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India’s National ID system, Aadhaar, integrated with lightweight version of Skype

Image credit: Microsoft India

India’s national identification number project, Aadhaar, has been integrated with a lightweight version of Skype launched by Microsoft in India earlier this year. Skype Lite was the fastest and smallest app to date built specifically for the Indian market. It is optimised for 2G and unstable network connections.

In the latest version of Skype Lite, Aadhaar integration can be used to verify users’ identity online, helping them communicate more securely with others.

Users can use Skype Lite to make a call to an important business client or government representative. By using Aadhaar, both parties can verify their identity at the beginning of the call to prevent impersonation fraud.

Either party can request Aadhaar verification over a video call using Skype Lite. In order to confirm your identity, users have to click on the “Verify Aadhaar identity” button (as seen in the image above), enter their 12-digit Aadhaar number and then authenticate with a one-time password sent via SMS. Once validated, they can choose to share pre-selected Aadhaar information with the other person to confirm your identity.

Once the call is over, both parties will see the Aadhaar verification captured as an event within the conversation. The press release from Microsoft clarifies that Skype will not store any Aadhaar information and all personal information—including the video and audio conversations —is securely encrypted.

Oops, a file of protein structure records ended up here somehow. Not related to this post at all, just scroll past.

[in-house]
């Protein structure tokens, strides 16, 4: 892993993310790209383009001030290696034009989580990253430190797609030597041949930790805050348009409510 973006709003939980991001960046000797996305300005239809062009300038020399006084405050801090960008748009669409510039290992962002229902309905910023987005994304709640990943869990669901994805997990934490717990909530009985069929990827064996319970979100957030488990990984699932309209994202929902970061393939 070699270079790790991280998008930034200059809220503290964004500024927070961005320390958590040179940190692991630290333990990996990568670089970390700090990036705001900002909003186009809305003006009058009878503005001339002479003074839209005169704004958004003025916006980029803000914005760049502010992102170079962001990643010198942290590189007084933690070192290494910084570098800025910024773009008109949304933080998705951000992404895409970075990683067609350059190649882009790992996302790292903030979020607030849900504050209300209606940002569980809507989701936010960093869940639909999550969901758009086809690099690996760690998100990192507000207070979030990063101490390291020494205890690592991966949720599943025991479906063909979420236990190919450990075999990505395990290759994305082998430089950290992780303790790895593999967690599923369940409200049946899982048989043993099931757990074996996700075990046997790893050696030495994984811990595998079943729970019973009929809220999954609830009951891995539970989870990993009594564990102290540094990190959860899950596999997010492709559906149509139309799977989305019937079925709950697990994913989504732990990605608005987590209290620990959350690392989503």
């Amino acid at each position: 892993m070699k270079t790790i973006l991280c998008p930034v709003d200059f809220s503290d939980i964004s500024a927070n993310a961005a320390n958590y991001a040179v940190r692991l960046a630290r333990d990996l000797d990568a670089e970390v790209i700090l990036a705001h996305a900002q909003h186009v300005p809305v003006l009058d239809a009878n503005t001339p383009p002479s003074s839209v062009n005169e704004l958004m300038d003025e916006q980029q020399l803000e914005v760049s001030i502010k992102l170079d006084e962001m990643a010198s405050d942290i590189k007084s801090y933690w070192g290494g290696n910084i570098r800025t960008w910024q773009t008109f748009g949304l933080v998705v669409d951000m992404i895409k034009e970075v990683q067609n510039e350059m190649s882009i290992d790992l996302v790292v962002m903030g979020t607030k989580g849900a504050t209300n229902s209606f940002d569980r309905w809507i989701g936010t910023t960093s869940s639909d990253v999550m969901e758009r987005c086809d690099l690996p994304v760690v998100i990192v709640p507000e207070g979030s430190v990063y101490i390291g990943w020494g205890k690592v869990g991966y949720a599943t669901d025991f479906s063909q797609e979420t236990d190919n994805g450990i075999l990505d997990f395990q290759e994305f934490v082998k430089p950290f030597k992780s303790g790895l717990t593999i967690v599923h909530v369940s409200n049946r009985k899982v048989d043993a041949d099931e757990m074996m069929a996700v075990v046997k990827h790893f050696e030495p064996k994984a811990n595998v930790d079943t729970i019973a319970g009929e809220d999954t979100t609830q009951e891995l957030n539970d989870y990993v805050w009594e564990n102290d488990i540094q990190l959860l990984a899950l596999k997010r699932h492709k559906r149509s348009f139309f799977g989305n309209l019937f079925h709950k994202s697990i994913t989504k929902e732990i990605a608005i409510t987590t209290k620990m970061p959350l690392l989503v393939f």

Aadhaar is considered to be the world’s largest national identification number project. It comprises a 12 digit unique-identity number issued to all Indian residents based on their biometric and demographic data. The data is collected by a statutory authority, the Unique Identification Authority of India (UIDAI). Over 1.15 billion members were enrolled with Aadhaar, as of June 11, 2017 (India’s population is estimated to be around 1.3 billion as of 2016). It is being used as a foundational element for the Indian government's move towards digitising government services. For instance, integrating Aadhaar with welfare programs helps in curbing leakages and ensuring that services are delivered to the intended beneficiaries only.

Its use is becoming increasingly mandatory for accessing a wide range of government services.

Citizens are also using Aadhaar to interact with private businesses, from getting SIM cards to opening bank accounts, with a higher level of trust and lower potential for fraud.

Several governments have been exploring or are already using popular communication platforms from the private sector for the government service delivery. For example, the South Korean Government is using KakaoTalk, while the Chinese government is utilising WeChat for official communication, from the national right down to the provincial levels. It can also used by citizens for communicating with the government.

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